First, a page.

An extract from a sermon by Professor—,published...

Southern Cross

An extract from a sermon by Professor—,published in the Southern Cross, contains a reference to Christian Science in which he speaks of this religion as a fashionable form of racial folly, practising esoteric mysteries, the root of which, according to the professor, is an unspiritual thirst after a sign, after thaumaturgic wonders, and other things on the level of conjuring tricks. The ninth commandment not having been abrogated, it is a little surprising how readily some learned critics use the pulpit and the pen to promulgate representations, which they do not substantiate, of a religion from which they differ, but which, nevertheless, is a religion believed in and practised by a million of their fellow-professing Christians. Opinion is free to all, and Burns, who was a keen observer of his fellow men, clerical and lay, in a few terse words expressed the indisputability of facts. Our critic might therefore be invited to quote specifically his authority for the assertions he makes, by indicating any passage in the Christian Science text-book, "Science and Health with Key to the Scriptures," which would show either sympathy or accord with esoteric mystery and magic or with Pythagorean philosophy.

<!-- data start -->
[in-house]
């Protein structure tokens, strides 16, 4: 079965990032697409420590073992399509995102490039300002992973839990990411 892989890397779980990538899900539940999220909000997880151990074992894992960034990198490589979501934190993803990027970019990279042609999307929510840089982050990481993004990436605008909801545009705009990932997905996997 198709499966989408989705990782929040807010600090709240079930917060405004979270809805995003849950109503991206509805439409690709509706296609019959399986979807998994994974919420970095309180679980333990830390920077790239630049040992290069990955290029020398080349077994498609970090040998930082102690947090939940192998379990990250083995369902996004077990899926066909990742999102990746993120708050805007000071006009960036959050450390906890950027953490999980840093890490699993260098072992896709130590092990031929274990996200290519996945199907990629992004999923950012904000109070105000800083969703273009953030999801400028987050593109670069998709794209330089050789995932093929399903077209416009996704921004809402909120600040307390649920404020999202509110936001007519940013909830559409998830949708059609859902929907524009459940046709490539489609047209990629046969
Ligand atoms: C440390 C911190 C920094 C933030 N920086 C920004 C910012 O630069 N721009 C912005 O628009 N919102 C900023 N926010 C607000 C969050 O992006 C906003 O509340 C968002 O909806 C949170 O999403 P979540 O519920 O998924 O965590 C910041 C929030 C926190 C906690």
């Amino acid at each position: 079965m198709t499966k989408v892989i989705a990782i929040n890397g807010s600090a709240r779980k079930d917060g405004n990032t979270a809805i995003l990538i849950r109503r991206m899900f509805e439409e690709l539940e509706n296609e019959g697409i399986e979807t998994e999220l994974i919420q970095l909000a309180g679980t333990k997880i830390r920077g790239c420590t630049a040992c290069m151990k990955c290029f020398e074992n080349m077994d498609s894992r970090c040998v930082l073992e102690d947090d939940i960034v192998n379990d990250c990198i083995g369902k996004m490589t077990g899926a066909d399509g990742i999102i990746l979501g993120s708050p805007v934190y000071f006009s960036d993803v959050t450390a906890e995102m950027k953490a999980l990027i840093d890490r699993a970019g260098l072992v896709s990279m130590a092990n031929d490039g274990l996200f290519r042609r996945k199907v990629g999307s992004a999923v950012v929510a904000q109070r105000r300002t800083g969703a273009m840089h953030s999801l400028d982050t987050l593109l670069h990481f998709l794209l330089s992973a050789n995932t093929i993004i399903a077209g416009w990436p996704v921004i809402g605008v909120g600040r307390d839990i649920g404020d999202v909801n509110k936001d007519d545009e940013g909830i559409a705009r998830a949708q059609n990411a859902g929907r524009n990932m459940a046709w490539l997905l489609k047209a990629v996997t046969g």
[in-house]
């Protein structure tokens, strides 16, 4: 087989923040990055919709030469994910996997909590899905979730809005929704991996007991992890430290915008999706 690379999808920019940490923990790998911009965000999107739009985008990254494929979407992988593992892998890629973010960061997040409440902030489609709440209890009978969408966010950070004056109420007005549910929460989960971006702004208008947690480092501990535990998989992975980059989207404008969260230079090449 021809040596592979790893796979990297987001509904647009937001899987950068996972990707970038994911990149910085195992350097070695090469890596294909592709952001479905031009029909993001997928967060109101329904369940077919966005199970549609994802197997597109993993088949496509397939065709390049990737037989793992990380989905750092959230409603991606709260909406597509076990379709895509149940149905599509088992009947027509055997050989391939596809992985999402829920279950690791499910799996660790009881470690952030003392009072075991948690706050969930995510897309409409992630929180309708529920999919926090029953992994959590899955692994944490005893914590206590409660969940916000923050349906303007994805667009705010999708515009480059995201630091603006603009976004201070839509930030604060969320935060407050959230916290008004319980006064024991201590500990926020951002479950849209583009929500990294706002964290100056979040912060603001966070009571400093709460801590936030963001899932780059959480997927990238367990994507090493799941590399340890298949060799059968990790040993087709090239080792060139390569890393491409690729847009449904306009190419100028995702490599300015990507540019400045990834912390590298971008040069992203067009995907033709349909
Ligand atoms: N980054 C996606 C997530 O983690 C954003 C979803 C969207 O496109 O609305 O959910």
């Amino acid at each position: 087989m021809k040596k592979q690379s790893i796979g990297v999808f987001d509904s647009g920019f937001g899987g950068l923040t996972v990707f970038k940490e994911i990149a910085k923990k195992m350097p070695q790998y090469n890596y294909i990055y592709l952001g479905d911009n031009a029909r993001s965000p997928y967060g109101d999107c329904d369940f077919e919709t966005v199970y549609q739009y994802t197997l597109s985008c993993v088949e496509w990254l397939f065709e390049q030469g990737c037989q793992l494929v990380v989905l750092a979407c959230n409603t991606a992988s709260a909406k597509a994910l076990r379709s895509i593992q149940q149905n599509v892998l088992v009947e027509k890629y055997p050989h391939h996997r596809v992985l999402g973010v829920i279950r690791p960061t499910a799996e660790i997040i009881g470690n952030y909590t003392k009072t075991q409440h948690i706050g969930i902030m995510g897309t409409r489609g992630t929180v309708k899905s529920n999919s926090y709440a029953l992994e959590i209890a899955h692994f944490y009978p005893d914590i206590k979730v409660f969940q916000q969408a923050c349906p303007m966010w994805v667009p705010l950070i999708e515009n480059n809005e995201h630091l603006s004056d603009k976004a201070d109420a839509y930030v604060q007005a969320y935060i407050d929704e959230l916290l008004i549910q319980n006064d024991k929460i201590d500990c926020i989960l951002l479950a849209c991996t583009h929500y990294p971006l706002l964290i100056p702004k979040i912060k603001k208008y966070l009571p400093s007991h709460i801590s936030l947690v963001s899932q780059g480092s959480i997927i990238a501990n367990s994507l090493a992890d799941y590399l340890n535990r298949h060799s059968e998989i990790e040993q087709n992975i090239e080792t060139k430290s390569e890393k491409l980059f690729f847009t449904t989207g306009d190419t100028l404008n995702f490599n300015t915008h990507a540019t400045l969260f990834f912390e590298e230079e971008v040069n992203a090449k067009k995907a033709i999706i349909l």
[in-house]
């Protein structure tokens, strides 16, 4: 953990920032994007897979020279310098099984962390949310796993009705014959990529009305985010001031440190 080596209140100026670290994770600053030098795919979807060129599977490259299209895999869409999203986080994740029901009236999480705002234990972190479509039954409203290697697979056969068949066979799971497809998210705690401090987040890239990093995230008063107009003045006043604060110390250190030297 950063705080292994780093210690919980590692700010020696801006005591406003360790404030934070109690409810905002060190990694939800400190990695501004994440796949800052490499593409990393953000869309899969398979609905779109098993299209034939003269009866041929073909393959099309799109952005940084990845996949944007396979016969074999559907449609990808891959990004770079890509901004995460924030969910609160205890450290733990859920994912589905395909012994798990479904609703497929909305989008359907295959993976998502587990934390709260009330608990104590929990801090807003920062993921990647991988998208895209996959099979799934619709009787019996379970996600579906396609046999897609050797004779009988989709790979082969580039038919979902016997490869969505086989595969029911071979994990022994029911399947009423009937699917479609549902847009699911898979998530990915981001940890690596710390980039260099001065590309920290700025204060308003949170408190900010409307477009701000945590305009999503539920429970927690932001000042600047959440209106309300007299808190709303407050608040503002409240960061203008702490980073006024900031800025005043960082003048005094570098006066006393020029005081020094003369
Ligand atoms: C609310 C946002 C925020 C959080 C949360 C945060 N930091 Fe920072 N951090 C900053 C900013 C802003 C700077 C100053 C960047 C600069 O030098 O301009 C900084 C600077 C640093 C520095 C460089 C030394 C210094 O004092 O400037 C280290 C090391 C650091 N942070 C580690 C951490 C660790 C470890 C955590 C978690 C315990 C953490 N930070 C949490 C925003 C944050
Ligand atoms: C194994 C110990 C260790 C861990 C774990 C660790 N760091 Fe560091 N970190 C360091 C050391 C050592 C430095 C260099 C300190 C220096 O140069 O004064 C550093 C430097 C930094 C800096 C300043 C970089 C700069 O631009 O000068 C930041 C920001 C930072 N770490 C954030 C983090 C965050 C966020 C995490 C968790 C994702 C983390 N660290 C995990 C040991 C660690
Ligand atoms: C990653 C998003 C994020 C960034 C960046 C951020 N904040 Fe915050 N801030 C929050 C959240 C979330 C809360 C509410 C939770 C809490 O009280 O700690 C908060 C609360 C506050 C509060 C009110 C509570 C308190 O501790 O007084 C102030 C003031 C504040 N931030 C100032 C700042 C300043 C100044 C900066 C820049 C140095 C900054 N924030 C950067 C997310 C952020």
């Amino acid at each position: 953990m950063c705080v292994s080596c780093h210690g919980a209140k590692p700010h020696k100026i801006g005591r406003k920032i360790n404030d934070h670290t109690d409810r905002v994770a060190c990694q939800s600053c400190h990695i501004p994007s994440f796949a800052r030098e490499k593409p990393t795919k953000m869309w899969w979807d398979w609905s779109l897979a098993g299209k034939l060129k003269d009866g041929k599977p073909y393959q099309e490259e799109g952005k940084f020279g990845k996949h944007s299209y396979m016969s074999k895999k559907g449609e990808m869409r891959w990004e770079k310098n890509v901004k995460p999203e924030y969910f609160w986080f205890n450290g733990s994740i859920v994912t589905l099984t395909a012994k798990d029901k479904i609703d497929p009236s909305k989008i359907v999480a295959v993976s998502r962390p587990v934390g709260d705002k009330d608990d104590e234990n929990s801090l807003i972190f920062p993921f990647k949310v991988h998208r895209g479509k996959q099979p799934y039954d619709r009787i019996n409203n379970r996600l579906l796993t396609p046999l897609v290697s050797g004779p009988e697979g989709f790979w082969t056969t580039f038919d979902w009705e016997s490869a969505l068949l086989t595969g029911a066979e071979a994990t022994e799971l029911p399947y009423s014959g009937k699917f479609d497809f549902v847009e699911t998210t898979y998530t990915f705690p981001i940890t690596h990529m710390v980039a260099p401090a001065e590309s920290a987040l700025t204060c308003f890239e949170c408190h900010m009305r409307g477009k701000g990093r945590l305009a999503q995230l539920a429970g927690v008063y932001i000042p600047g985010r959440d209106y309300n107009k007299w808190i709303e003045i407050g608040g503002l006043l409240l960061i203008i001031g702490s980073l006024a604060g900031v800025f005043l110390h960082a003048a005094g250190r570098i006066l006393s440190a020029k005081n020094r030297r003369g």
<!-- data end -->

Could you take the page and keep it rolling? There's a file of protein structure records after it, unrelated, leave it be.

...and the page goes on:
The study of Christian Science requires no special initiation, unless it be the dropping of prejudice, and there is nothing in Christian Science uncommunicated or unintelligible to the general body of its followers, or to the world at large. Children understand it sufficiently to prove their understanding by its practice. Its thirst is that spiritual thirst for living waters which Christ Jesus commended, and which is quenchable only through obedience to his commands. Its healing may be wonderful, but it makes no claim to the miraculous in any other sense. It regards the miraculous works of Jesus not as supernatural, but as divinely natural, fully accepting the assurance, "He that believeth on me, the works that I do shall he do also." The existence of Christian Science as a religion, and its continuous and uninterrupted progress, are outcomes of that "weariness and despair and breakdown of blank materialism to satisfy the heart of man" to which our critic alludes. Christian Science does not "deceive the carnal heart," as the professor asserts; but on the very best authority it regards the carnal mind as "enmity against God;" that fleshly mind which is a deceiver from the beginning; a negation of the divine Mind, the Mind "which was also in Christ Jesus."

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